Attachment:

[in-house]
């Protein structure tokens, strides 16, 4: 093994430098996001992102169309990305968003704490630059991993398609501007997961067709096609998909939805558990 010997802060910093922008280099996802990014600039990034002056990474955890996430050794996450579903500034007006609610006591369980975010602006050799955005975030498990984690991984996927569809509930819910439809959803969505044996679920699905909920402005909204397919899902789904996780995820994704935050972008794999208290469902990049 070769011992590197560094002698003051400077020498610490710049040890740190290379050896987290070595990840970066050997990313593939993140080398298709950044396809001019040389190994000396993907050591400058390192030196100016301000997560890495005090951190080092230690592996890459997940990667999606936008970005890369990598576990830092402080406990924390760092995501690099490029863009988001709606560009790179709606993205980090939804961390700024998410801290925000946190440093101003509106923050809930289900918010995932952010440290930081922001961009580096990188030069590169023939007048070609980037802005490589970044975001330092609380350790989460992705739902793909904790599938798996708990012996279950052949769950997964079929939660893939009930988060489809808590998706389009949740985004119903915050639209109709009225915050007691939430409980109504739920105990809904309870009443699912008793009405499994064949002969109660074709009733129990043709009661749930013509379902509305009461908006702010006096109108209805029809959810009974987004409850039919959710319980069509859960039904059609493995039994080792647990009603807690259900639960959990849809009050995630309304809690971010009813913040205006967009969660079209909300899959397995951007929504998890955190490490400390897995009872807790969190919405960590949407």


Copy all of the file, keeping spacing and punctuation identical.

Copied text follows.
[in-house]
């Protein structure tokens, strides 16, 4: 093994430098996001992102169309990305968003704490630059991993398609501007997961067709096609998909939805558990 010997802060910093922008280099996802990014600039990034002056990474955890996430050794996450579903500034007006609610006591369980975010602006050799955005975030498990984690991984996927569809509930819910439809959803969505044996679920699905909920402005909204397919899902789904996780995820994704935050972008794999208290469902990049 070769011992590197560094002698003051400077020498610490710049040890740190290379050896987290070595990840970066050997990313593939993140080398298709950044396809001019040389190994000396993907050591400058390192030196100016301000997560890495005090951190080092230690592996890459997940990667999606936008970005890369990598576990830092402080406990924390760092995501690099490029863009988001709606560009790179709606993205980090939804961390700024998410801290925000946190440093101003509106923050809930289900918010995932952010440290930081922001961009580096990188030069590169023939007048070609980037802005490589970044975001330092609380350790989460992705739902793909904790599938798996708990012996279950052949769950997964079929939660893939009930988060489809808590998706389009949740985004119903915050639209109709009225915050007691939430409980109504739920105990809904309870009443699912008793009405499994064949002969109660074709009733129990043709009661749930013509379902509305009461908006702010006096109108209805029809959810009974987004409850039919959710319980069509859960039904059609493995039994080792647990009603807690259900639960959990849809009050995630309304809690971010009813913040205006967009969660079209909300899959397995951007929504998890955190490490400390897995009872807790969190919405960590949407």